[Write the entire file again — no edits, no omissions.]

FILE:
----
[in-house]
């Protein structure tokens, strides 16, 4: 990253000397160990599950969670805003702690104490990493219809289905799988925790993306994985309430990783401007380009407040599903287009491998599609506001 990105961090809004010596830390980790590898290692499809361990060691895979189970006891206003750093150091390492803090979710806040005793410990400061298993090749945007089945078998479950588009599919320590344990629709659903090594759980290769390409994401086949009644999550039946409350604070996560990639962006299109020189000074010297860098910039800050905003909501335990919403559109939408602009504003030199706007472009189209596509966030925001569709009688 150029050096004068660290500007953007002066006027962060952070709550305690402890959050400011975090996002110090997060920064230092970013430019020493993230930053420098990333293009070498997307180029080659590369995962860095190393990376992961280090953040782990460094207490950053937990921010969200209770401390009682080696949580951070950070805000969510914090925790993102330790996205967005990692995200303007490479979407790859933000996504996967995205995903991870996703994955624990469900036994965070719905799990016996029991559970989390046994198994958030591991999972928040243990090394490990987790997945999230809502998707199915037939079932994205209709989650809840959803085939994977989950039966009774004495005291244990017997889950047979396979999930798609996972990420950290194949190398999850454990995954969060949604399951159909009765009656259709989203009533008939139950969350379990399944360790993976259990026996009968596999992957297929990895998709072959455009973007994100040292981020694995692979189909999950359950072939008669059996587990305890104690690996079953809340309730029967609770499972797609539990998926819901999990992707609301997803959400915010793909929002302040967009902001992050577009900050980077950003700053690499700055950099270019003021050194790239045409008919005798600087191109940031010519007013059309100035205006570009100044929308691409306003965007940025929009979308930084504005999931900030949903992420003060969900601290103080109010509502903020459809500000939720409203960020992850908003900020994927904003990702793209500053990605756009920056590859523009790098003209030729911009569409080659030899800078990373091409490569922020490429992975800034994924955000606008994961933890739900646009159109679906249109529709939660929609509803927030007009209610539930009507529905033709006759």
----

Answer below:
[in-house]
């Protein structure tokens, strides 16, 4: 990253000397160990599950969670805003702690104490990493219809289905799988925790993306994985309430990783401007380009407040599903287009491998599609506001 990105961090809004010596830390980790590898290692499809361990060691895979189970006891206003750093150091390492803090979710806040005793410990400061298993090749945007089945078998479950588009599919320590344990629709659903090594759980290769390409994401086949009644999550039946409350604070996560990639962006299109020189000074010297860098910039800050905003909501335990919403559109939408602009504003030199706007472009189209596509966030925001569709009688 150029050096004068660290500007953007002066006027962060952070709550305690402890959050400011975090996002110090997060920064230092970013430019020493993230930053420098990333293009070498997307180029080659590369995962860095190393990376992961280090953040782990460094207490950053937990921010969200209770401390009682080696949580951070950070805000969510914090925790993102330790996205967005990692995200303007490479979407790859933000996504996967995205995903991870996703994955624990469900036994965070719905799990016996029991559970989390046994198994958030591991999972928040243990090394490990987790997945999230809502998707199915037939079932994205209709989650809840959803085939994977989950039966009774004495005291244990017997889950047979396979999930798609996972990420950290194949190398999850454990995954969060949604399951159909009765009656259709989203009533008939139950969350379990399944360790993976259990026996009968596999992957297929990895998709072959455009973007994100040292981020694995692979189909999950359950072939008669059996587990305890104690690996079953809340309730029967609770499972797609539990998926819901999990992707609301997803959400915010793909929002302040967009902001992050577009900050980077950003700053690499700055950099270019003021050194790239045409008919005798600087191109940031010519007013059309100035205006570009100044929308691409306003965007940025929009979308930084504005999931900030949903992420003060969900601290103080109010509502903020459809500000939720409203960020992850908003900020994927904003990702793209500053990605756009920056590859523009790098003209030729911009569409080659030899800078990373091409490569922020490429992975800034994924955000606008994961933890739900646009159109679906249109529709939660929609509803927030007009209610539930009507529905033709006759």